Jun 17, 2021California grants awarded for innovative projects reducing pesticide overreliance
California Department of Pesticide Regulation (DPR) announced $524,946 in grants awarded for innovative research projects to reduce overreliance on pesticides.
The 2021 Pest Management Research Grants will fund four scientists and their teams who are furthering integrated pest management (IPM) strategies to control urban and farm pests. IPM emphasizes monitoring, trapping and biological controls as a first line of defense against pests, such as destructive bugs and germs, and a lower reliance on conventional chemical pesticides.
“DPR’s Research Grants and the work they fund are vital to our mission to protect human health and the environment,” said DPR Director Val Dolcini. “This money will fund cutting-edge research by some of the state’s top scientists specializing in pest management.”
The 2021 award recipients are Dr. Johanna Del Castillo, University of California, Davis; Dr. Kerry Mauck, UC Riverside; Dr. Chow-Yang Lee, UC Riverside; and Dr. Zheng Wang, of UC Agriculture Natural Resources (UCANR).
- Castillo seeks to identify easily adopted practices for minimizing diseases in commercial-scale, vegetable-transplant nurseries, with the goal of lowering costs and decreasing use of chemicals. By creating a set of best practices, her team will also share the findings with production nurseries. Castillo will receive $87,986 for this project.
- Mauck is exploring “plant immunity priming” in lettuce and melon production to stimulate plants’ natural defenses against plant-damaging viruses. This could reduce the need for pesticides to kill insects that spread the diseases and bolster crop production. Mauck’s project is receiving $216,967.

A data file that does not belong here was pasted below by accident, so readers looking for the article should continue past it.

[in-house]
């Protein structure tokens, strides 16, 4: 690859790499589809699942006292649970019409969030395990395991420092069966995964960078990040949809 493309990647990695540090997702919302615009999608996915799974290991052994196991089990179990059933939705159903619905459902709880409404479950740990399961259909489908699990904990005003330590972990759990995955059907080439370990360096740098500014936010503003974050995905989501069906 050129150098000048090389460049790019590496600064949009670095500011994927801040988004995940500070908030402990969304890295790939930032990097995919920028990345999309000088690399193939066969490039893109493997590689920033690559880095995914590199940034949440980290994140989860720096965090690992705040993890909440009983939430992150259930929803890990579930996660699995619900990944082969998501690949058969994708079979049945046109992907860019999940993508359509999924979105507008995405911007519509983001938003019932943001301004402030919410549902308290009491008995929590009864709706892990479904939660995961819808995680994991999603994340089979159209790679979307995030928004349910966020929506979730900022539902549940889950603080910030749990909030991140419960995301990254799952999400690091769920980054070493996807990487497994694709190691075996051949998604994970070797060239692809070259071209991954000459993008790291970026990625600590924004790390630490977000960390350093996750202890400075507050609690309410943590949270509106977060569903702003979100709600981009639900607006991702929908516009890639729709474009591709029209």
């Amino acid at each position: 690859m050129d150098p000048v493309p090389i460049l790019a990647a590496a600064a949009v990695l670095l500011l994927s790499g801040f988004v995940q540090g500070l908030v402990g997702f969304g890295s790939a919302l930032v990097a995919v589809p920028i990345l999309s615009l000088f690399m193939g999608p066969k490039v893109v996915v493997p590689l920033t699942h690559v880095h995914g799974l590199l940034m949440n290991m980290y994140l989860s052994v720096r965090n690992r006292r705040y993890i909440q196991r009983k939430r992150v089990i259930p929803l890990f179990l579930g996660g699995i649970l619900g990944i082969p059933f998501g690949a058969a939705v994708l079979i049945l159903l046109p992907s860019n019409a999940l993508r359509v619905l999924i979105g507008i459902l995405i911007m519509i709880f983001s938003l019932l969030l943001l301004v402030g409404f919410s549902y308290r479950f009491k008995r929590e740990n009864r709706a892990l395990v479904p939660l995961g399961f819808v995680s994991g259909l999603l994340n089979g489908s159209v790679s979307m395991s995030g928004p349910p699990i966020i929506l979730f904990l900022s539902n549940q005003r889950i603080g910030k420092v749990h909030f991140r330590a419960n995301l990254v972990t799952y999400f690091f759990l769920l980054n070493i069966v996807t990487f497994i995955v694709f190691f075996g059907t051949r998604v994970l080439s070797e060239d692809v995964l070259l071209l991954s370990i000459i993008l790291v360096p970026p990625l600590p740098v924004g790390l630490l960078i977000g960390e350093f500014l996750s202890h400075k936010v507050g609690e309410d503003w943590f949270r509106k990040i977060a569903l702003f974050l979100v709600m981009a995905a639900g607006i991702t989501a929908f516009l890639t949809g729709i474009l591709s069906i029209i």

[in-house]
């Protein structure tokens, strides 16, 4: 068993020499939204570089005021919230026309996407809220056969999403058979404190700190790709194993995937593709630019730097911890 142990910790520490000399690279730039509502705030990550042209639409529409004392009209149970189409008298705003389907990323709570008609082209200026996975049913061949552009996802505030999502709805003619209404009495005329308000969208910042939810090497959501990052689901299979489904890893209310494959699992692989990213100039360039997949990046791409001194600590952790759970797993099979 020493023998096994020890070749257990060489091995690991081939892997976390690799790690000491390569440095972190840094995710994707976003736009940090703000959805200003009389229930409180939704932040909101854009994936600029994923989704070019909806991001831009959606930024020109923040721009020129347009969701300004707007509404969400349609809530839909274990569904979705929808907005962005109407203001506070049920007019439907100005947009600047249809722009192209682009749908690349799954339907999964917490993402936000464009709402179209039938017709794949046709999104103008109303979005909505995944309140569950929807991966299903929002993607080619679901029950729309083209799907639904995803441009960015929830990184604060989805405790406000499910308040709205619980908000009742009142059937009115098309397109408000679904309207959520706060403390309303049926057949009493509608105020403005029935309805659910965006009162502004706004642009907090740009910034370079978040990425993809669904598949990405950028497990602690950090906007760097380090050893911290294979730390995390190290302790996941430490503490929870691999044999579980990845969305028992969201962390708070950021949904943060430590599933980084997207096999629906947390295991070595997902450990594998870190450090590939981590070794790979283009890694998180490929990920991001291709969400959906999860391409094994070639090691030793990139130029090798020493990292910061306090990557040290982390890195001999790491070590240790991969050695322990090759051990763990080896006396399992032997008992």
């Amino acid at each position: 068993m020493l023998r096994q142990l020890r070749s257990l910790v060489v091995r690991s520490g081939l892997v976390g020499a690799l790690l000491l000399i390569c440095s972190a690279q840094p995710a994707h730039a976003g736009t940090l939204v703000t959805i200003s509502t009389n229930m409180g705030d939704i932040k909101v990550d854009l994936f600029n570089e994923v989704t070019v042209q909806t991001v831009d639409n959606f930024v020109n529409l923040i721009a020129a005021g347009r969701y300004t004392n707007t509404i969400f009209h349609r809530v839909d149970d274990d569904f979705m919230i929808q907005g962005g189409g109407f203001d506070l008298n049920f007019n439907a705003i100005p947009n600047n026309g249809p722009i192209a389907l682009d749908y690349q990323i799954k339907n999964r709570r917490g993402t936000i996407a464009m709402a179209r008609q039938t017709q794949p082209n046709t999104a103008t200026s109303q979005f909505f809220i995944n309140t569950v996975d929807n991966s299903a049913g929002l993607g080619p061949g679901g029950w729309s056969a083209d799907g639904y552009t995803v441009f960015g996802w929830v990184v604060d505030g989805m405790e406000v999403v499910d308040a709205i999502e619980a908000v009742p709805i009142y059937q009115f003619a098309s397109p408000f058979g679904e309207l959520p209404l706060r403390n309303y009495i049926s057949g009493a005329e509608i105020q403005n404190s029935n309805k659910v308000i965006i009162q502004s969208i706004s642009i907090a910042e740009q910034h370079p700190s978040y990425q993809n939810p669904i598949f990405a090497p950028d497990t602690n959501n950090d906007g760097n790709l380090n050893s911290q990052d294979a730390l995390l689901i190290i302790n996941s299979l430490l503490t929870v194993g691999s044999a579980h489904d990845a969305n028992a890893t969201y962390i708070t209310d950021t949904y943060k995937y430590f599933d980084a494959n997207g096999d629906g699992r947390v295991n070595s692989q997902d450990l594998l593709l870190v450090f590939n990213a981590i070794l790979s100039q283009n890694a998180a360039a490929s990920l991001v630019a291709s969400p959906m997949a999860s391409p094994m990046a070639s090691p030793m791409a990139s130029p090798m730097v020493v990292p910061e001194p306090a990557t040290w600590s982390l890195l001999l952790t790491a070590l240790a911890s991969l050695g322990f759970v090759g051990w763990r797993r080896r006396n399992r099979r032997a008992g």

- Lee is researching the use of sucralose – a common artificial sweetener – in baits to eliminate German cockroaches. If successful, sucralose could provide a safe, low-cost way to control common urban pests, which can spread disease. Lee’s project is receiving $110,938.
- Wang is looking at methods to reduce fungal diseases in seedless watermelons by grafting resistant root systems onto plants and adding a bacterium – trichoderma – to the soil. This could reduce pesticide use, lower costs and increase yields. Wang will receive $109,055 for this project.
Since 2013, DPR has awarded more than $6.8 million in research grants to fund 31 projects. Since 2019, DPR has awarded an additional $2.34 million for research specifically to address chlorpyrifos alternatives. California ended most sales and uses of the pesticide chlorpyrifos in early 2020.
For more information on 2021 award recipients, past grant recipients and DPR’s grant programs, visit DPR’s Pest Management Grants webpage.